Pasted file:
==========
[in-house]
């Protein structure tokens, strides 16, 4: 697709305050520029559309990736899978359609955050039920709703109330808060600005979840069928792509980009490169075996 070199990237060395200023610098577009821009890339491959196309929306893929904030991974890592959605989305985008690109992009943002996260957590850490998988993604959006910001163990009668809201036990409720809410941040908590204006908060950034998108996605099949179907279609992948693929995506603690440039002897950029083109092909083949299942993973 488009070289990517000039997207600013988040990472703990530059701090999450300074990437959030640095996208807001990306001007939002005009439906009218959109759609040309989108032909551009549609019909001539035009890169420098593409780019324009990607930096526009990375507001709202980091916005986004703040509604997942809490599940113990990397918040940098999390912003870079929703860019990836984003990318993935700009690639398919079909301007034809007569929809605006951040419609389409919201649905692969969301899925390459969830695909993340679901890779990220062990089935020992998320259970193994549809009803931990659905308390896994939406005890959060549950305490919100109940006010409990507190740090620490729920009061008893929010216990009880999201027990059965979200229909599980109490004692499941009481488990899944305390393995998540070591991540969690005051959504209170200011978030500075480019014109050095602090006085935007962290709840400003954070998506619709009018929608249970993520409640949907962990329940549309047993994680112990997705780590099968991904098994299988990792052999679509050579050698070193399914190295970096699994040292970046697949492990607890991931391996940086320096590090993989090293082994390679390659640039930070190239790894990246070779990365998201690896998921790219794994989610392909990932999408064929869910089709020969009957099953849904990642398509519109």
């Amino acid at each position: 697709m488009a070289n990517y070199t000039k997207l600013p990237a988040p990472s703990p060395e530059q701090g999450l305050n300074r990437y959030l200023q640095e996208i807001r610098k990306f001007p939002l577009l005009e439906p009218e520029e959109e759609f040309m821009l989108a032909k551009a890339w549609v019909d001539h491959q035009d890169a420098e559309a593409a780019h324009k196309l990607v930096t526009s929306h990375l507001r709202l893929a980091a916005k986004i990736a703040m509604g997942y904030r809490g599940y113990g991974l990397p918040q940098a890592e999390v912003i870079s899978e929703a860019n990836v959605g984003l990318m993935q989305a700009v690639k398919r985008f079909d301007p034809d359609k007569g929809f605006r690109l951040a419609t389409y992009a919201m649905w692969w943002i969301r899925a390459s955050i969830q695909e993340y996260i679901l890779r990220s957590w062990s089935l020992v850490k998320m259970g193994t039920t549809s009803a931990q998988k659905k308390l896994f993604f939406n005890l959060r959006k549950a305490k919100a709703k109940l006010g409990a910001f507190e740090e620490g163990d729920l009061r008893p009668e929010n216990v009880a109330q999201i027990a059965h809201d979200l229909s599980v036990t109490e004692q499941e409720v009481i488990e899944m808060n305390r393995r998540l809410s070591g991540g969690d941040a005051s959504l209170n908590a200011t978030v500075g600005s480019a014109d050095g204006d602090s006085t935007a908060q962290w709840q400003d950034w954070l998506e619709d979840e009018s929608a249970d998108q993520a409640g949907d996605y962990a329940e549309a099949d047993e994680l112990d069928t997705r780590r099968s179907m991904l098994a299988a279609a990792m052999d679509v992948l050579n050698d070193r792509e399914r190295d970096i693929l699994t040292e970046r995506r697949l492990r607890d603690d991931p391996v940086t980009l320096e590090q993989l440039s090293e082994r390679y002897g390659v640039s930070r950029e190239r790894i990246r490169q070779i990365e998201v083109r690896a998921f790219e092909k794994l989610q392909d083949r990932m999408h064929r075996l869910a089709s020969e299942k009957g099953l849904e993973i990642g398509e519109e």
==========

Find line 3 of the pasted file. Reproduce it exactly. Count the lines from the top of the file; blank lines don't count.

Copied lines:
């Amino acid at each position: 697709m488009a070289n990517y070199t000039k997207l600013p990237a988040p990472s703990p060395e530059q701090g999450l305050n300074r990437y959030l200023q640095e996208i807001r610098k990306f001007p939002l577009l005009e439906p009218e520029e959109e759609f040309m821009l989108a032909k551009a890339w549609v019909d001539h491959q035009d890169a420098e559309a593409a780019h324009k196309l990607v930096t526009s929306h990375l507001r709202l893929a980091a916005k986004i990736a703040m509604g997942y904030r809490g599940y113990g991974l990397p918040q940098a890592e999390v912003i870079s899978e929703a860019n990836v959605g984003l990318m993935q989305a700009v690639k398919r985008f079909d301007p034809d359609k007569g929809f605006r690109l951040a419609t389409y992009a919201m649905w692969w943002i969301r899925a390459s955050i969830q695909e993340y996260i679901l890779r990220s957590w062990s089935l020992v850490k998320m259970g193994t039920t549809s009803a931990q998988k659905k308390l896994f993604f939406n005890l959060r959006k549950a305490k919100a709703k109940l006010g409990a910001f507190e740090e620490g163990d729920l009061r008893p009668e929010n216990v009880a109330q999201i027990a059965h809201d979200l229909s599980v036990t109490e004692q499941e409720v009481i488990e899944m808060n305390r393995r998540l809410s070591g991540g969690d941040a005051s959504l209170n908590a200011t978030v500075g600005s480019a014109d050095g204006d602090s006085t935007a908060q962290w709840q400003d950034w954070l998506e619709d979840e009018s929608a249970d998108q993520a409640g949907d996605y962990a329940e549309a099949d047993e994680l112990d069928t997705r780590r099968s179907m991904l098994a299988a279609a990792m052999d679509v992948l050579n050698d070193r792509e399914r190295d970096i693929l699994t040292e970046r995506r697949l492990r607890d603690d991931p391996v940086t980009l320096e590090q993989l440039s090293e082994r390679y002897g390659v640039s930070r950029e190239r790894i990246r490169q070779i990365e998201v083109r690896a998921f790219e092909k794994l989610q392909d083949r990932m999408h064929r075996l869910a089709s020969e299942k009957g099953l849904e993973i990642g398509e519109e």